Financial institutions continue to face tight margins, challenges in growing loan and deposit levels, heavy competition, and continued pressure on earnings. In this environment, how can bank and credit union leaders squeeze more margin from their portfolio?
The answer is by understanding relationships and the profitability they bring to your organization.
A very small percentage of relationships, typically about 1%, contribute the most value to an institution’s profitability. The loss of any of these key relationships can diminish institution health. Full relationship management is typically related to commercial accounts where an individual’s business and personal network are included in his or her scope of influence. These ties can magnify the results of any front-line interaction.
Understanding your relationships and where the value comes from is imperative to managing a profitable portfolio.
Can You Identify the 1%?
In 2019, Kaufman Hall and Financial Managers Society surveyed 114 CFOs and senior leaders in North American financial institutions. Sixty-nine percent of all respondents noted that they are not able to view the profitability components of all the accounts influenced by one customer— i.e., the relationship value of that customer. Without this baseline capability, it’s impossible to fully understand which relationships drive the most profitability for your institution.
Knowing the value of all relationships offers many important benefits that impact profitability, including the ability to:
- Retain and expand relationships with your “best customers,” pricing loans and deposits appropriately and providing a commensurate service level
- Identify sub-par customers, who represent improvement opportunities
- Market products and services appropriately, including cross- and up-sell opportunities
Once you’ve accurately defined relationships, begin analyzing their profitability.
Measuring Profitability for Institution Leaders and Relationship Managers
Once your institution can effectively build and manage relationships, it’s critical to use a robust calculation and modeling engine that measures both historical and forward profitability.
Here, the consistency is vital. You need to be consistent between historical and projected profitability, and have a consistent approach to how you analyze profitability across the organization, products, branches, and relationships. Be sure to make the data transparent, agree on methodologies for calculation and how to access the source data, and define each calculation needed (examples include Funds Transfer Pricing (FTP), Risk Adjusted Return on Capital (RAROC), provision expense, and cost allocations).
Institution leadership can get a more accurate gauge of current performance and better predict future performance based on factors such as relationship profitability of the portfolio as existing loans and deposits mature, and the effect of new business on future profitability. They can also look at performance by individual relationship manager to guide incentive compensation, inform coaching opportunities, and identify best practices used by top performers.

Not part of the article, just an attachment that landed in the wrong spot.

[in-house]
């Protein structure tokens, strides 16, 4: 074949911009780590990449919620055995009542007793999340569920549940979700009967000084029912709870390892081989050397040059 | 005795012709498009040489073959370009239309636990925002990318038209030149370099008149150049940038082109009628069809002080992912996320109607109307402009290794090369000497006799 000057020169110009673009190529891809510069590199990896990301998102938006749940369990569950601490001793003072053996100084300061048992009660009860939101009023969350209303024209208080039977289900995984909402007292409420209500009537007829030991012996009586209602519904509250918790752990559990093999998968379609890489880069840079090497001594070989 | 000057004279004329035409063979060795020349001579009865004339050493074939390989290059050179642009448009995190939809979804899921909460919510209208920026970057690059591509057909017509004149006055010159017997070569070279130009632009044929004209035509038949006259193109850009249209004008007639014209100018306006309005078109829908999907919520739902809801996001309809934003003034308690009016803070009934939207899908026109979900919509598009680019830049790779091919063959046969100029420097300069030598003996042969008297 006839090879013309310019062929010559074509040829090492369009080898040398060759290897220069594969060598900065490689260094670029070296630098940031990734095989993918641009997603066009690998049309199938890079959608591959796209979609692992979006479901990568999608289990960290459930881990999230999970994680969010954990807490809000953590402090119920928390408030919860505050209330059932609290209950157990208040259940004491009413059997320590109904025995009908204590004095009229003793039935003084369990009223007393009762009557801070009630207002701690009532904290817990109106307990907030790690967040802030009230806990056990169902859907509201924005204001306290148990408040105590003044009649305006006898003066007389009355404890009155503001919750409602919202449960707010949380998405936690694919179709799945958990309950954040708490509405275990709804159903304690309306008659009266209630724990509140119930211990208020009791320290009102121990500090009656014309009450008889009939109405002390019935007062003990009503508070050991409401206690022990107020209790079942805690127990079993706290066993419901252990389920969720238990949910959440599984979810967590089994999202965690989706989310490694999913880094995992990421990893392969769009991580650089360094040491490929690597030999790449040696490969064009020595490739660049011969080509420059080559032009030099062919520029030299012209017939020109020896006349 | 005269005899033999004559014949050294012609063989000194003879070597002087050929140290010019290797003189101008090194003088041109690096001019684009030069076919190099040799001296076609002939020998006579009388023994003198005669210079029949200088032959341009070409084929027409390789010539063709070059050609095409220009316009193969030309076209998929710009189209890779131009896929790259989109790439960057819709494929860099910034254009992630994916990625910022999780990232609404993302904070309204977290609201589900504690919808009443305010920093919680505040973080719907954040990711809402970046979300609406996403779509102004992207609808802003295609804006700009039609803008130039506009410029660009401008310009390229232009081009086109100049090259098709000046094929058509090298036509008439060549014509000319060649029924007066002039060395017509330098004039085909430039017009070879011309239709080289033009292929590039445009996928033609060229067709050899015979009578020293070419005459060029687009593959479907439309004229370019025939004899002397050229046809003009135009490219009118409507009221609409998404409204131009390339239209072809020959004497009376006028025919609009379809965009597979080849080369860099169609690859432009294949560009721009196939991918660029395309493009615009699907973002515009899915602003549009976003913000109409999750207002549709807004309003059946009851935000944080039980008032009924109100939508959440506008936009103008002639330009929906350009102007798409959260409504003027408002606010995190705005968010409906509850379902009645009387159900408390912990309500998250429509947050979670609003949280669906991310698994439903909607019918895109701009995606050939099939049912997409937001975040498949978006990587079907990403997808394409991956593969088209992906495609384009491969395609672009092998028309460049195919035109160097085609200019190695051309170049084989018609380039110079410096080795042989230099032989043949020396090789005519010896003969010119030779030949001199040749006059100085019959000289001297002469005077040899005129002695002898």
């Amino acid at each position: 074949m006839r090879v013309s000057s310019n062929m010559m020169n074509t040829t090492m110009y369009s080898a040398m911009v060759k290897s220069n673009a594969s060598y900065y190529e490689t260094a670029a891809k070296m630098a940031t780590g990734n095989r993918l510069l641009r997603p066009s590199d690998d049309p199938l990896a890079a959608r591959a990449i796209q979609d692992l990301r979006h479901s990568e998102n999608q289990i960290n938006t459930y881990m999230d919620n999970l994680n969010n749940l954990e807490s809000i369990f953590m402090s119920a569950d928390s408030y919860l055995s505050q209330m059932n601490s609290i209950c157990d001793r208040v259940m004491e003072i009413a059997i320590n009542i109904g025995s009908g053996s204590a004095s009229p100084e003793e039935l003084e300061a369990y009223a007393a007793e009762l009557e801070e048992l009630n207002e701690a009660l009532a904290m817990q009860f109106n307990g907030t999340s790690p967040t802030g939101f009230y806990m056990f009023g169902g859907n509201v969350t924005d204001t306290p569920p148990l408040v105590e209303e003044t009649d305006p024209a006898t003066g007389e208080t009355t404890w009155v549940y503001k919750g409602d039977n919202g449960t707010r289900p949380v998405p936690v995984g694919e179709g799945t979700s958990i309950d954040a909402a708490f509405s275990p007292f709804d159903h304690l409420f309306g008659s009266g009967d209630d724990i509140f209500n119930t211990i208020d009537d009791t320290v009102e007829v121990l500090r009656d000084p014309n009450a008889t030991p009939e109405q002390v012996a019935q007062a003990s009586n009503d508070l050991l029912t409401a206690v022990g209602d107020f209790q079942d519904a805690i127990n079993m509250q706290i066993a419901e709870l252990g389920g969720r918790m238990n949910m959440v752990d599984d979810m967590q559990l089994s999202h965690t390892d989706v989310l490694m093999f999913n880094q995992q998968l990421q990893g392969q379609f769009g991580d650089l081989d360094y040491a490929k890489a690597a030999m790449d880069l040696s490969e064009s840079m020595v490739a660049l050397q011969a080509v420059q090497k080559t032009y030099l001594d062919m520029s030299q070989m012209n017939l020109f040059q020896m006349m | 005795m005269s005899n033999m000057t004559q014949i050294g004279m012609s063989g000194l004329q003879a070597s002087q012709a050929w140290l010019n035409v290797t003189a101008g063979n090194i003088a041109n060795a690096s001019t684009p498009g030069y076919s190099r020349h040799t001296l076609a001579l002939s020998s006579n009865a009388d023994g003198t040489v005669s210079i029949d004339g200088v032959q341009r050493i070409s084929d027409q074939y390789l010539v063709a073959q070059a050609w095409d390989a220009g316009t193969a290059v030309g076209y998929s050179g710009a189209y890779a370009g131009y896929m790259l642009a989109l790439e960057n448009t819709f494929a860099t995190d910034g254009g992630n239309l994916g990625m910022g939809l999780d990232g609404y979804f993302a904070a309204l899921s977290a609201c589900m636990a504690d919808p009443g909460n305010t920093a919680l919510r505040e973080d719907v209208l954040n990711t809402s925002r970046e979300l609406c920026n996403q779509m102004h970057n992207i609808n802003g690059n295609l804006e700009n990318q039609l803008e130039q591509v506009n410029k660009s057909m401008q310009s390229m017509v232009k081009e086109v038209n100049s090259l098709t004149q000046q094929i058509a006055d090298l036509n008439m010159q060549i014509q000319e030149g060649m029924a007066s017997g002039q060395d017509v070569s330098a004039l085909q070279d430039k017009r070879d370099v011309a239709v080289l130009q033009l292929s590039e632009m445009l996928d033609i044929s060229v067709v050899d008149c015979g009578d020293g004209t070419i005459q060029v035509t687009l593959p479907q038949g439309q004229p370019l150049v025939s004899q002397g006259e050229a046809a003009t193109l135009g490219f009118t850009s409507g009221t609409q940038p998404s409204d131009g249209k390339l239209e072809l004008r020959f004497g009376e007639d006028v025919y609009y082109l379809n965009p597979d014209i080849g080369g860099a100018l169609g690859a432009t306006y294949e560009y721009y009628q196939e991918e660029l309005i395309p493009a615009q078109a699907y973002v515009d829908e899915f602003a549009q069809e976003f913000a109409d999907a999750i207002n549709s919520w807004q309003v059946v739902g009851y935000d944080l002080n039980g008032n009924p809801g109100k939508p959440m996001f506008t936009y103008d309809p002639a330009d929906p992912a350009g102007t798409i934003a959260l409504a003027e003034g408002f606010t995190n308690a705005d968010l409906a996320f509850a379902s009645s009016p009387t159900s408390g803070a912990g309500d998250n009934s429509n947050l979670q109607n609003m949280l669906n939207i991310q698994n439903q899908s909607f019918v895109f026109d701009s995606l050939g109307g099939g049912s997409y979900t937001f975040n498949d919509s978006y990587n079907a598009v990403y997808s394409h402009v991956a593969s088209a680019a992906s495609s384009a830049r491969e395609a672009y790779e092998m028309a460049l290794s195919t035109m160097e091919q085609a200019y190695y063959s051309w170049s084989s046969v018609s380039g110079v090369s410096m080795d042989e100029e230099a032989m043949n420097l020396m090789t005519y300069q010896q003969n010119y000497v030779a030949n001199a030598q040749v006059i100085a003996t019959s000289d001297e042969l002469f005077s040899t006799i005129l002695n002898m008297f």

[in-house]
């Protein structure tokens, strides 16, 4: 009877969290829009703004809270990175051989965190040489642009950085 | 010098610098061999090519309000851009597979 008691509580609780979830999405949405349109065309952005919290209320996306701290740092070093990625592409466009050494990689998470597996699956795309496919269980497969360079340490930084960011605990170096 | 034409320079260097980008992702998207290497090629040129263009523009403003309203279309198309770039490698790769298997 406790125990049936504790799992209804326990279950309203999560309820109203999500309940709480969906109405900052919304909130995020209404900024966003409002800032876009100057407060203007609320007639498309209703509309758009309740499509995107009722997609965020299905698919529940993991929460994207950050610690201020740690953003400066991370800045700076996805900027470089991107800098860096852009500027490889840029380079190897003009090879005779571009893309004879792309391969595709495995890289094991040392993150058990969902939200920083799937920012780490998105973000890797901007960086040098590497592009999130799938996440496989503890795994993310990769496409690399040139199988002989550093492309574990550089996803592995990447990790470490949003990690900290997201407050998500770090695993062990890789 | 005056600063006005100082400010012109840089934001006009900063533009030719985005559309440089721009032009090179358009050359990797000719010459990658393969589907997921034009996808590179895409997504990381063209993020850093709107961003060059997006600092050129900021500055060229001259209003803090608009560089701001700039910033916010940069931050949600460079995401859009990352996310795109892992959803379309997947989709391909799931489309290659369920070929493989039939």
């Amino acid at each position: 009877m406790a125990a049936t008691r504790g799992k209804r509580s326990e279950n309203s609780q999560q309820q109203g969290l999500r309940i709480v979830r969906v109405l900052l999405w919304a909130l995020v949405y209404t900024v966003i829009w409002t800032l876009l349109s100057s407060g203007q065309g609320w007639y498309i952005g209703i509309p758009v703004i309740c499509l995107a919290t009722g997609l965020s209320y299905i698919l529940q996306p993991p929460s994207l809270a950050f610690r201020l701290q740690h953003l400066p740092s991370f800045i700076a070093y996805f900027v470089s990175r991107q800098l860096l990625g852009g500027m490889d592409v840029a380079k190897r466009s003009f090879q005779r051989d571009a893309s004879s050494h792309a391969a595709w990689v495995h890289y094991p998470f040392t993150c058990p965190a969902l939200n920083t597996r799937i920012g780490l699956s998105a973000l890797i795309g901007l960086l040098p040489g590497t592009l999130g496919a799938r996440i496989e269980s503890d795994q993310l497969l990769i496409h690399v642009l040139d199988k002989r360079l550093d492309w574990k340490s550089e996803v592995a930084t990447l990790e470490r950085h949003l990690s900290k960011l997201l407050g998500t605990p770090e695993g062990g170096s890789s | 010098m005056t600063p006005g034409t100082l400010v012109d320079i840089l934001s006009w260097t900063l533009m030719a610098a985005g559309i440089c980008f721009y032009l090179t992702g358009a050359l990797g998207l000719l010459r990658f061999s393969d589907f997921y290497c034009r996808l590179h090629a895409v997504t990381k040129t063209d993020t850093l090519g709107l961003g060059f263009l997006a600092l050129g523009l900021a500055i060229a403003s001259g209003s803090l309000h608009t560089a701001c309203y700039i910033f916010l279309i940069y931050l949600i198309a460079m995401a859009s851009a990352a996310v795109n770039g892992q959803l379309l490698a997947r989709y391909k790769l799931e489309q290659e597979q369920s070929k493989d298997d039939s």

Individual relationship managers can prioritize their business development and account management efforts by understanding how relationships perform, and focusing extra time on the top and bottom deciles.
Unfortunately, 68% of survey respondents say their institutions lack an automated means to analyze the profitability of complex relationships. Respondents cite lack of data (45%) and lack of analytics tools (55%) as top impediments to relationship profitability analysis.
Don’t Price in a Vacuum
Building on your understanding of your client’s sphere of influence and empirical profitability, each deal you make must add value rather than dilute it.
The ability to understand how proposed new business impacts profitability hurdle rates (such as Risk Adjusted Return on Capital) and to compare pricing scenarios before making a deal empowers relationship managers to achieve a win-win for the organization and for the customer. For the institution, you create value through:
- Enhanced earnings
- Retained or improved relationships (especially those in the top 1%)
- Profitable growth
- An effective and efficient process for loan officer and other relationship managers
For the client, you create value by:
- Establishing an efficient process to make better, faster decisions
- Providing multiple options to best structure deals to meet their unique needs
- Promoting a strong relationship with the institution, focused on long-term value
Create a Culture of Profitability
To create a culture of profitability across the organization, financial institutions must not overlook any opportunities. By bringing relationship profitability information from the back office to the front lines, your team can leverage data to drive day-to-day decisions that improve value and customer service.
To learn more about relationship profitability:
Ken Levey and Bryan Ridgway will present Relationship Profitability: Unlocking Value from the Institution’s Relationships at RMA’s Annual Risk Management Conference, October 27-29, 2019 in New Orleans, LA. Learn how technology can help: Axiom Relationship Profitability and Pricing System.